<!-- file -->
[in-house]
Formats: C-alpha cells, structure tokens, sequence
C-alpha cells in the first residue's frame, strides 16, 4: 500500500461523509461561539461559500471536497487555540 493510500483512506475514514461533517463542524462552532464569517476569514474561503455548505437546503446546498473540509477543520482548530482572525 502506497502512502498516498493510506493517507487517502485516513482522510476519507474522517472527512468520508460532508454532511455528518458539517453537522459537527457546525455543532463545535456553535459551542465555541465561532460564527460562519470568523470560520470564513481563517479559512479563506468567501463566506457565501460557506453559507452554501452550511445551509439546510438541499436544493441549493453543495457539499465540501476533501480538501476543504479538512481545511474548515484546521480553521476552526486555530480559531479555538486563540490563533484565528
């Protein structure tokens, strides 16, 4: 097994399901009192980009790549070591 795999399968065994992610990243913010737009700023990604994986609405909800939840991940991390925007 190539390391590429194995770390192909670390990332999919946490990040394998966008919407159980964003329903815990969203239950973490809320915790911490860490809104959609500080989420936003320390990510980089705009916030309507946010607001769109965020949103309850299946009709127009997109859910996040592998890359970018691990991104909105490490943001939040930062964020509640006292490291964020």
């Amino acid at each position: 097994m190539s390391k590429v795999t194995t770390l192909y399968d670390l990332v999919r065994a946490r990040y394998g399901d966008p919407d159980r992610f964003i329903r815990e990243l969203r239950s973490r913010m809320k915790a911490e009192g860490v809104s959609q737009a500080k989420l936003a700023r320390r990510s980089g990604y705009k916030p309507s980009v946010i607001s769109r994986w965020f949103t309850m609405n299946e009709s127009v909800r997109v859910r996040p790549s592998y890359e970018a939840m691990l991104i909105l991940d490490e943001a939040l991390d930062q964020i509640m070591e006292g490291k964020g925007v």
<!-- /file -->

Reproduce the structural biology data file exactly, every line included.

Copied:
[in-house]
Formats: C-alpha cells, structure tokens, sequence
C-alpha cells in the first residue's frame, strides 16, 4: 500500500461523509461561539461559500471536497487555540 493510500483512506475514514461533517463542524462552532464569517476569514474561503455548505437546503446546498473540509477543520482548530482572525 502506497502512502498516498493510506493517507487517502485516513482522510476519507474522517472527512468520508460532508454532511455528518458539517453537522459537527457546525455543532463545535456553535459551542465555541465561532460564527460562519470568523470560520470564513481563517479559512479563506468567501463566506457565501460557506453559507452554501452550511445551509439546510438541499436544493441549493453543495457539499465540501476533501480538501476543504479538512481545511474548515484546521480553521476552526486555530480559531479555538486563540490563533484565528
């Protein structure tokens, strides 16, 4: 097994399901009192980009790549070591 795999399968065994992610990243913010737009700023990604994986609405909800939840991940991390925007 190539390391590429194995770390192909670390990332999919946490990040394998966008919407159980964003329903815990969203239950973490809320915790911490860490809104959609500080989420936003320390990510980089705009916030309507946010607001769109965020949103309850299946009709127009997109859910996040592998890359970018691990991104909105490490943001939040930062964020509640006292490291964020």
């Amino acid at each position: 097994m190539s390391k590429v795999t194995t770390l192909y399968d670390l990332v999919r065994a946490r990040y394998g399901d966008p919407d159980r992610f964003i329903r815990e990243l969203r239950s973490r913010m809320k915790a911490e009192g860490v809104s959609q737009a500080k989420l936003a700023r320390r990510s980089g990604y705009k916030p309507s980009v946010i607001s769109r994986w965020f949103t309850m609405n299946e009709s127009v909800r997109v859910r996040p790549s592998y890359e970018a939840m691990l991104i909105l991940d490490e943001a939040l991390d930062q964020i509640m070591e006292g490291k964020g925007v």